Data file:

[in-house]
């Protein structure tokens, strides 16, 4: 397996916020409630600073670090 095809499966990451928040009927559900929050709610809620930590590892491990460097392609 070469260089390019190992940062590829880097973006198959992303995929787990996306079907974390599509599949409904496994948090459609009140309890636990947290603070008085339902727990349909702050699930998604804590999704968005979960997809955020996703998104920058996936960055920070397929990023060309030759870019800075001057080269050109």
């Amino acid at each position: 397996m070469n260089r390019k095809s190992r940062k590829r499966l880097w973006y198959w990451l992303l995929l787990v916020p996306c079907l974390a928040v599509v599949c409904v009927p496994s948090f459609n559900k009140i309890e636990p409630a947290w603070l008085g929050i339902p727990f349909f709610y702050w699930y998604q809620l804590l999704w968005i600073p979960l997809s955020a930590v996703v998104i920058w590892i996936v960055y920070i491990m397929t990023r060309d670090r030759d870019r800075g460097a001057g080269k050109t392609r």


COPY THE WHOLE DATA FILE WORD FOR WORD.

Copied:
[in-house]
């Protein structure tokens, strides 16, 4: 397996916020409630600073670090 095809499966990451928040009927559900929050709610809620930590590892491990460097392609 070469260089390019190992940062590829880097973006198959992303995929787990996306079907974390599509599949409904496994948090459609009140309890636990947290603070008085339902727990349909702050699930998604804590999704968005979960997809955020996703998104920058996936960055920070397929990023060309030759870019800075001057080269050109």
């Amino acid at each position: 397996m070469n260089r390019k095809s190992r940062k590829r499966l880097w973006y198959w990451l992303l995929l787990v916020p996306c079907l974390a928040v599509v599949c409904v009927p496994s948090f459609n559900k009140i309890e636990p409630a947290w603070l008085g929050i339902p727990f349909f709610y702050w699930y998604q809620l804590l999704w968005i600073p979960l997809s955020a930590v996703v998104i920058w590892i996936v960055y920070i491990m397929t990023r060309d670090r030759d870019r800075g460097a001057g080269k050109t392609r």